Franksville fatal tree crash: 4+ years later, survivor 'back to being me'
FRANKSVILLE, Wis. - Four and a half years ago, a Racine teacher's life changed forever. A tree fell on his SUV while he was driving with his wife. She did not survive. Doctors said he would never walk again.
Step by step, Bill Martin has defied the odds, and his goal is to get back behind the wheel.
Three days a week for the last two years, Martin has had the same routine.
"It’s just exhilarating," said Martin. "It’s – I’m back to my world. I’m back to my life. I’m back to being me."
Many people through the recovery wouldn't be possible. On Oct. 20, 2018, Martin and his wife, Michelle, took a drive on a very windy day in Franksville. A giant tree fell onto his Ford Expedition, crushing it.
"That just took everything away from me," said Martin.
His wife, Michelle, did not survive. Martin was in a coma for 10 days. He suffered traumatic brain and spinal cord injuries.
"One surgeon, I don’t know which one it was, came up to my daughter and said, 'He probably won’t make it, but if he does make it, he probably won’t be able to think anymore. He won’t be cognitively available,'" said Martin.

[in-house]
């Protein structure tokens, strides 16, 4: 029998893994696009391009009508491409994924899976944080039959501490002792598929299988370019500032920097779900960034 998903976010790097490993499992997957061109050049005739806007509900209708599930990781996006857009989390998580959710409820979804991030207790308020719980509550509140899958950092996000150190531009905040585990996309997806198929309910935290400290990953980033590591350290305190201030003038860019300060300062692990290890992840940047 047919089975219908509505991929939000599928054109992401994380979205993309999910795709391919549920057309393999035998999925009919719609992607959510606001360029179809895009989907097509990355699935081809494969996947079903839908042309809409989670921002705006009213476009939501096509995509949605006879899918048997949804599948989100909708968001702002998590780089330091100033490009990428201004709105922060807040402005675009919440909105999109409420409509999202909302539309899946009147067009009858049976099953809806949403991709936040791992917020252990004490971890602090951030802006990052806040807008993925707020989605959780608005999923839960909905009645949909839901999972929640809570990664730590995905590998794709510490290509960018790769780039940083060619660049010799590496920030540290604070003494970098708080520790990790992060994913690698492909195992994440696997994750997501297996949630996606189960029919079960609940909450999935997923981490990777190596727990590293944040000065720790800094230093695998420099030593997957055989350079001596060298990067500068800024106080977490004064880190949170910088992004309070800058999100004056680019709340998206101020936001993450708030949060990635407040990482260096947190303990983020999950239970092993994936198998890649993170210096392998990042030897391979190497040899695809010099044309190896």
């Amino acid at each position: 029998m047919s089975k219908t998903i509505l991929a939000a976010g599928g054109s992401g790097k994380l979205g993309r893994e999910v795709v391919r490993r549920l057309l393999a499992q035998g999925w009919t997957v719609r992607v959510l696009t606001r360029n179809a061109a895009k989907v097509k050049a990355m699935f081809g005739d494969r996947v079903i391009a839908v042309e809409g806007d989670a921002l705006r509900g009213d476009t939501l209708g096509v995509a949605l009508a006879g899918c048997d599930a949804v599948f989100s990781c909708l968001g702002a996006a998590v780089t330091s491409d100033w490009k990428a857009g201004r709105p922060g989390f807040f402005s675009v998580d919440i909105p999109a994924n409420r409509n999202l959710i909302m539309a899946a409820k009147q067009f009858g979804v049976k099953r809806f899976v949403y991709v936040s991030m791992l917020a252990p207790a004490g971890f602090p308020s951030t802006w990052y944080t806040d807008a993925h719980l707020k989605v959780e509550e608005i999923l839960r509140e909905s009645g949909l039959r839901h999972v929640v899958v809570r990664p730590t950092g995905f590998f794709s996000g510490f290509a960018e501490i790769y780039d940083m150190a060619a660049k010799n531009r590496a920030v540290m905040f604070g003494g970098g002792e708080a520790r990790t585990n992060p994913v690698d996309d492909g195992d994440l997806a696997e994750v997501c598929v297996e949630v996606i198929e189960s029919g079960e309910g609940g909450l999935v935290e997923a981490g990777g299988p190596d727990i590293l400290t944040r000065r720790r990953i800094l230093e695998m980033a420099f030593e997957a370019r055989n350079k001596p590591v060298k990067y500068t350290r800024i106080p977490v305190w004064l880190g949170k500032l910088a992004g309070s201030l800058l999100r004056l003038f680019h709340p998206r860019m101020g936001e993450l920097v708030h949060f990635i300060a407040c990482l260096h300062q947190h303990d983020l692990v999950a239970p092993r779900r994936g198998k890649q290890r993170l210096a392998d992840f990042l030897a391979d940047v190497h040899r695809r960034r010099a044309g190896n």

He's been proving them wrong ever since.
Martin has progressed leaps and bounds with the help of Marquette University's Neuro Recovery Clinic, working closely with Physical Therapist Kim DeChant.
"We’ve seen Bill really blossom and find himself after his injury," said DeChant.
Since the first day, he's been working on standing, walking and getting around without a wheelchair.
"Our mission is to really bridge that gap and keep working on recovering when traditional means are kind of done," said DeChant.
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The former math teacher has another big goal he's trying to reach.
"I want to get back to the classroom so desperately, and that’s where I need transportation to get there," said Martin.
He's trying to buy an accessible van that would allow him to steer with one hand and control the gas and brakes with the other. He's started a fundraising campaign to help.
"It’d be nice to get into a car and take off when I want to take off and go where I want to go," aside Martin.
Throughout his recovery, he's reminded of his wife daily, thinking of what she might be saying to him as he moves forward.
"Why are you sitting down?'" said Martin. "Why wouldn’t you be standing up? Get going!'"
Martin is a walking miracle with big dreams.
"I want to dance," said Martin. "I want to walk, I want to run around with my grandkids."